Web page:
1. The belief that "race
" accounts for differences in character or ability.
2. Racial Prejudice
People serious about the study of racism define it more strictly to mean the combination of racial prejudice
. In other words, only the dominant group
in a society can be racist
because they have the power to oppress
others. This forces the dominant group to recognize the dangerous side of their position of power and tends to make them upset. Some will avoid this issue all together and say that they are "colorblind
", ignoring the very real effects of racial discrimination.
groups of people can have racial prejudice towards members of the dominant group, (i.e., a black man calling a white man a cracker
) but since they lack the power to oppress
that group, it cannot be accurately called "racism." White people in America have not historically been called "crackers" and then been enslaved, denied work, imprisoned, framed, or hung by blacks.
In most cases, racism includes the social, political, and economic advantage
of one group in relation to others. This can be seen in places where there is one group who has held control
of essential positions in society. For example, America has existed for 230 years, but all the presidents have been white (males). Those who experience the effect of racism (minorities) often stick together to defend themselves against their harsh reality. They may form their own schools, newspapers, television networks and even create scholarships to help their people.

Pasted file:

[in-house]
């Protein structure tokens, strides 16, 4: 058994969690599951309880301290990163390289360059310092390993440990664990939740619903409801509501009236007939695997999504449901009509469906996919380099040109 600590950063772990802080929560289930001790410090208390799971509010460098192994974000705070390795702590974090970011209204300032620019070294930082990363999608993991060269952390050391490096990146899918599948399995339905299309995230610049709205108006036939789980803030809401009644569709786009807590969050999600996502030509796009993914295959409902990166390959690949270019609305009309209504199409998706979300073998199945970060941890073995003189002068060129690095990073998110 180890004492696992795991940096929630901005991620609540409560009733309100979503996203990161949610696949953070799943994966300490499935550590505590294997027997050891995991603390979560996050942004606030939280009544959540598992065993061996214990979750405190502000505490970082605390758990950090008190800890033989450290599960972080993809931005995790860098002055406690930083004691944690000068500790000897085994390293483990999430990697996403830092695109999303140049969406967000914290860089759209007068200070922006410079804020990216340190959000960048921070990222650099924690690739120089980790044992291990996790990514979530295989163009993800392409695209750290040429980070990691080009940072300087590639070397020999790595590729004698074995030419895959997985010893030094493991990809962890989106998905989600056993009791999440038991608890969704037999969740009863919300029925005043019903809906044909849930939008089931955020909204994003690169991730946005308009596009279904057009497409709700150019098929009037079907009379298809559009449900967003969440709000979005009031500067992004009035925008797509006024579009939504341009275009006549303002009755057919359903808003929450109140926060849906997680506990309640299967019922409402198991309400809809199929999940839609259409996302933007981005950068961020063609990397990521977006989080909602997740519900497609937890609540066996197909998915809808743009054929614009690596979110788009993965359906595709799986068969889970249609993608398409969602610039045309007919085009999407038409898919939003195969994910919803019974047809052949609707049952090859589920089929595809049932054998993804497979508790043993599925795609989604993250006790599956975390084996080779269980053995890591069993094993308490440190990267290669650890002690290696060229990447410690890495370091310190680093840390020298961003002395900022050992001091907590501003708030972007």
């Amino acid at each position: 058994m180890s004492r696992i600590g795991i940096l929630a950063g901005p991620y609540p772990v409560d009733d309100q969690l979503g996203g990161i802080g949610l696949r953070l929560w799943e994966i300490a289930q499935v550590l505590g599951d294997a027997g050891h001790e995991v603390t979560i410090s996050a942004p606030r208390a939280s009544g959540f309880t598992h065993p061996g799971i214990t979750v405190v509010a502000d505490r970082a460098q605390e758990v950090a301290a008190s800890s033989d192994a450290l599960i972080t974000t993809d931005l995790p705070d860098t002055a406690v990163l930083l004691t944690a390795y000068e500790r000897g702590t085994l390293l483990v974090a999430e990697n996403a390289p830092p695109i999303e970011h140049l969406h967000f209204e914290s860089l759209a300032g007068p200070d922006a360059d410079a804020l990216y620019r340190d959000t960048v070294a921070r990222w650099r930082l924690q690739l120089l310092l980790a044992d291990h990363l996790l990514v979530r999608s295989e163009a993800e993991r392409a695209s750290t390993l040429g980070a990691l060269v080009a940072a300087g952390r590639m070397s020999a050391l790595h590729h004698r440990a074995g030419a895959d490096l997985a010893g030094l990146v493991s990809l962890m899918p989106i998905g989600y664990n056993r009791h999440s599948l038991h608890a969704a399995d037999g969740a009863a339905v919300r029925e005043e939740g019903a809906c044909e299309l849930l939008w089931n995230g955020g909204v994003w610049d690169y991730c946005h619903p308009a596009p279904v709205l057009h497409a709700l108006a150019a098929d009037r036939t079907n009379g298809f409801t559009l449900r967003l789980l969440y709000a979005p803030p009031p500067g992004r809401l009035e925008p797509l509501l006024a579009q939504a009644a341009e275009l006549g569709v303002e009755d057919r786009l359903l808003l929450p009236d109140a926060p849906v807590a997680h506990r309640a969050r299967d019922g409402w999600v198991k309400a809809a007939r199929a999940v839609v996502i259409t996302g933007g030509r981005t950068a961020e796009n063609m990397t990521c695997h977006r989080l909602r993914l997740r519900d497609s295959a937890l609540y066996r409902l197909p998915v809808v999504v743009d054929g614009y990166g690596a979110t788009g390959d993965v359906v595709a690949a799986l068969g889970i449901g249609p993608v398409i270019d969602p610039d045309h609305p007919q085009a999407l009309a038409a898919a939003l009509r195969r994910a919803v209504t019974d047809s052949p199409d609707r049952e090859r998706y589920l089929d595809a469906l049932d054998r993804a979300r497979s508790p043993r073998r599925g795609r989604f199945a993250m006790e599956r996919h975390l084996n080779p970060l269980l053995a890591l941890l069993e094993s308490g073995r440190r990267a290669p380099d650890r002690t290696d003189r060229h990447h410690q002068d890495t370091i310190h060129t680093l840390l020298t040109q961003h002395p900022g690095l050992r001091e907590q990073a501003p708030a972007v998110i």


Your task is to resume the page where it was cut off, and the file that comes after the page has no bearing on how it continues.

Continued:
A person from the dominant group in society, however, doesn't need these specialized groups made just for them because they control the wealth and political/social/productive power and can always rely on these elements being there for their needs. From their perspective, things like Affirmative Action
and the NAACP
look like they perpetuate racism. In fact, these organizations are working to support marginalized, minority groups.
See Wikipedia's article: http://en.wikipedia.org/wiki/Racism for more information. Or read a history book.
Marginalized people, historically racial minorities, live with the presence of racism in their daily lives.
Racism is difficult to see from a position of privilege and difficult to live with from a position of marginality.
People who experience racism often become bitter or angry. They may last out at the dominant group and use against them, but they are still marginalized.
In America, racism continues to be perpetuated by dominant whites, knowingly or unknowingly, because they are blinded by their own privilege. Education and learning history are two sure ways to overcome racism.